Saphenous Vein Graft Aneurysms Workup

Updated: Nov 10, 2014
  • Author: Jesse P Jorgensen, MD; Chief Editor: Eric H Yang, MD  more...
  • Print
Workup

Laboratory Studies

Evaluate for cardiac ischemia with serum biomarkers (creatine kinase and troponin).

Evaluate the patient's overall medical status, including renal and hepatic function.

Use electrocardiography (ECG) to evaluate for cardiac ischemia or infarction.

Next:

Imaging Studies

A chest radiograph may suggest a saphenous vein graft aneurysm (SVGA) by revealing abnormalities of the mediastinum or other thoracic structures.

Multiple modalities have been used to confirm the diagnosis of SVGA, including computed tomography (CT) scanning, aortography, transesophageal echocardiography, transthoracic echocardiography, magnetic resonance imaging (MRI), magnetic resonance angiography (MRA), cardiac catheterization, intravascular ultrasonography, and radionuclide ventriculography.

Note the following:

  • A CT scan of the chest shows the aneurysm as an enhancing mass in the mediastinum. CT, particularly high resolution studies such as 64-slice multidetector CT gated to the cardiac cycle, provides several useful pieces of information, including determining continuity of the mass with the SVG, determining the presence of thrombus, differentiating between solid and cystic masses, and mass effect on adjacent structures. See the image below.

    CT scan demonstrating a saphenous vein graft aneur CT scan demonstrating a saphenous vein graft aneurysm.
  • Coronary angiography is the criterion standard to delineate the anatomy of the aneurysm. A limitation of coronary angiography is impaired opacification of the SVGA if thrombus is present within the aneurysm. See the images below.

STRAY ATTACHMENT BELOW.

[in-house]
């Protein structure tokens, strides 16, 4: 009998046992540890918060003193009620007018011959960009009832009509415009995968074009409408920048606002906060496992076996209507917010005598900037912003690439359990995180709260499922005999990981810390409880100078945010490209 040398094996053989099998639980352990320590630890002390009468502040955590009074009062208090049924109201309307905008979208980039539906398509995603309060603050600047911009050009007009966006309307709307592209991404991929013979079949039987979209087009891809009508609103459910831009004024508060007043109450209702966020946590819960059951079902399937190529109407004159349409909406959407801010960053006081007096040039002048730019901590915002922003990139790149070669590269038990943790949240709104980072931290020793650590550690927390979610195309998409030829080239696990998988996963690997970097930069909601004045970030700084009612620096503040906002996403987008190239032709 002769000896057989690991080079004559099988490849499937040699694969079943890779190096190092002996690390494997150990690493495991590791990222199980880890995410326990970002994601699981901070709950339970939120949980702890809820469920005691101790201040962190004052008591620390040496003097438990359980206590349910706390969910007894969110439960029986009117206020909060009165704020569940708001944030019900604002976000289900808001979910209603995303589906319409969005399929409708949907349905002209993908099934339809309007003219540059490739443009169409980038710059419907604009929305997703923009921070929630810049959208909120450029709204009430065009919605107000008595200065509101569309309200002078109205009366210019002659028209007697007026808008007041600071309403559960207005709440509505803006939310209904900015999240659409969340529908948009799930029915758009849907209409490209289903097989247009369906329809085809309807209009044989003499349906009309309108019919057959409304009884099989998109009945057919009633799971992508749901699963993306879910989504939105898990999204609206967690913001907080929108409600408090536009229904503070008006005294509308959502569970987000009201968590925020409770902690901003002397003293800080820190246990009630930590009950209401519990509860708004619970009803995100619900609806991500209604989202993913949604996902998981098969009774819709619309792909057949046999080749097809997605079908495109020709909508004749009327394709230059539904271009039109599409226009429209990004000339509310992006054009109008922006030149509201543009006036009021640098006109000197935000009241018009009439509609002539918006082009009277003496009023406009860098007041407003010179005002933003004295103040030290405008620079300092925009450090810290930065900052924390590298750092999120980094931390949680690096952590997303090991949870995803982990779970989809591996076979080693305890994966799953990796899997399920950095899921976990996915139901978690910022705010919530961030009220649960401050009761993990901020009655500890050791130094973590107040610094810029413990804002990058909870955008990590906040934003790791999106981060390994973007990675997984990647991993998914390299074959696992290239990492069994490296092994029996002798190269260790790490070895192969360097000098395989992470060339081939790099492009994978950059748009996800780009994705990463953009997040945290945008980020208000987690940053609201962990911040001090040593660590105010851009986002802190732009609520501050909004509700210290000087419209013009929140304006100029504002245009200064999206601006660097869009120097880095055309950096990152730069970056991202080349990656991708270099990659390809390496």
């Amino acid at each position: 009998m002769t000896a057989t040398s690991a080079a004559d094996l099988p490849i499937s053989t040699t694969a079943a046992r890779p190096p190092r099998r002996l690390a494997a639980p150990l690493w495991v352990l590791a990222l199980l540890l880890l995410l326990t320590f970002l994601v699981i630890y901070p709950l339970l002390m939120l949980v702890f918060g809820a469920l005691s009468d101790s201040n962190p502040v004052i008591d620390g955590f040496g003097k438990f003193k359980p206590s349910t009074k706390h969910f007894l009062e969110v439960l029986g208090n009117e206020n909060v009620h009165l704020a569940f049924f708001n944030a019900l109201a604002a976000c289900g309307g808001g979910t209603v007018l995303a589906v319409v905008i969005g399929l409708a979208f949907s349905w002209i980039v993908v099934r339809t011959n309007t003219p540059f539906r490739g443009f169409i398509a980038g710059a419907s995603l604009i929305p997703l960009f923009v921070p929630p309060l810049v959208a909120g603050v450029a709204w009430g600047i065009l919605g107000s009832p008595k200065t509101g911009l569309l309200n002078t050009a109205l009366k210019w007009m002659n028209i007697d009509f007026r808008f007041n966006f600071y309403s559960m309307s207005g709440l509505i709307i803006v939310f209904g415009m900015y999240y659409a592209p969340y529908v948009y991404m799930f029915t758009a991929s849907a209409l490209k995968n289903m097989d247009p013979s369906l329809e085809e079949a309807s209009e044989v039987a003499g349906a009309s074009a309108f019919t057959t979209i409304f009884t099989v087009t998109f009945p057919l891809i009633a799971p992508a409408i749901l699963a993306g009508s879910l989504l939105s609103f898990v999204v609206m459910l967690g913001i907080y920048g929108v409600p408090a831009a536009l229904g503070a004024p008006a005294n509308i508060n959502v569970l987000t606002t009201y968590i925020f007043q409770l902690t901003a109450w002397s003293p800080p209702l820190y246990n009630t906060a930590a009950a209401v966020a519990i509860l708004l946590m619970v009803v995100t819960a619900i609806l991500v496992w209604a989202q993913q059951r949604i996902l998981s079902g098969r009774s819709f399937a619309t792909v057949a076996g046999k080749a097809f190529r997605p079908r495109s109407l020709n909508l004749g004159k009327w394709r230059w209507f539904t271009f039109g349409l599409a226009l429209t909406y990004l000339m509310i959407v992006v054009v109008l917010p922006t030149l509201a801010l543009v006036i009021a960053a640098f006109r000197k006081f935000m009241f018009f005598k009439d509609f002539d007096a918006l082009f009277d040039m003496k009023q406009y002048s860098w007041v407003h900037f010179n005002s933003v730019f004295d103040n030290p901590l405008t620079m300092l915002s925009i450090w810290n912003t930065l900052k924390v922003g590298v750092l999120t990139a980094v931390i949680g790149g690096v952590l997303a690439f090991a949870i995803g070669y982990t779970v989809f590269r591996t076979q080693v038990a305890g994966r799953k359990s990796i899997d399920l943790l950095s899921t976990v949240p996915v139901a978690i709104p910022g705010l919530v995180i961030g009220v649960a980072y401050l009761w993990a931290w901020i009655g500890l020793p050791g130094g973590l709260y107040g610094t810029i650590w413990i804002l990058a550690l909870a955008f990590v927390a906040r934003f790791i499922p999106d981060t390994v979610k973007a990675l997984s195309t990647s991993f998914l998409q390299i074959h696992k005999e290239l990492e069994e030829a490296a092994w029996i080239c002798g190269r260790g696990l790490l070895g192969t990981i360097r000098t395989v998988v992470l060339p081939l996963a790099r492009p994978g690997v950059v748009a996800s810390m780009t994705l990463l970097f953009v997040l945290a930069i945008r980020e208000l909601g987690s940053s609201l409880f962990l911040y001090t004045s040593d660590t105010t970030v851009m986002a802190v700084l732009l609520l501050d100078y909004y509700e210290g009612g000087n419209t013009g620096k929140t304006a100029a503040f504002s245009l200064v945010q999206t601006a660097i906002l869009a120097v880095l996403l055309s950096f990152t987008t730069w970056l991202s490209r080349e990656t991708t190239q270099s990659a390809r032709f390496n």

Cardiac catheterization demonstrating a saphenous Cardiac catheterization demonstrating a saphenous vein graft aneurysm.
    Aortogram demonstrating a saphenous vein graft ane Aortogram demonstrating a saphenous vein graft aneurysm.
  • Sherry and Harms described the ability of MRI to demonstrate the anatomy of the aneurysm and to assess the patency of the graft. [3]

  • Khabeishvili and associates demonstrated that transesophageal echocardiography can assist in diagnosing an SVGA. [4]

  • Benari and associates demonstrated that SVGAs can be correctly identified with first-pass radionuclide ventriculography. [5]

  • Ennis and associates have diagnosed SVGAs with intravascular ultrasonography. [6]

See the videos below for more information on SVGAs.

Another view demonstrating the saphenous vein graft aneurysm. Video courtesy of John S. Douglas, MD.
The first of many coils being deployed in the aneurysm. Video courtesy of John S. Douglas, MD.
Previous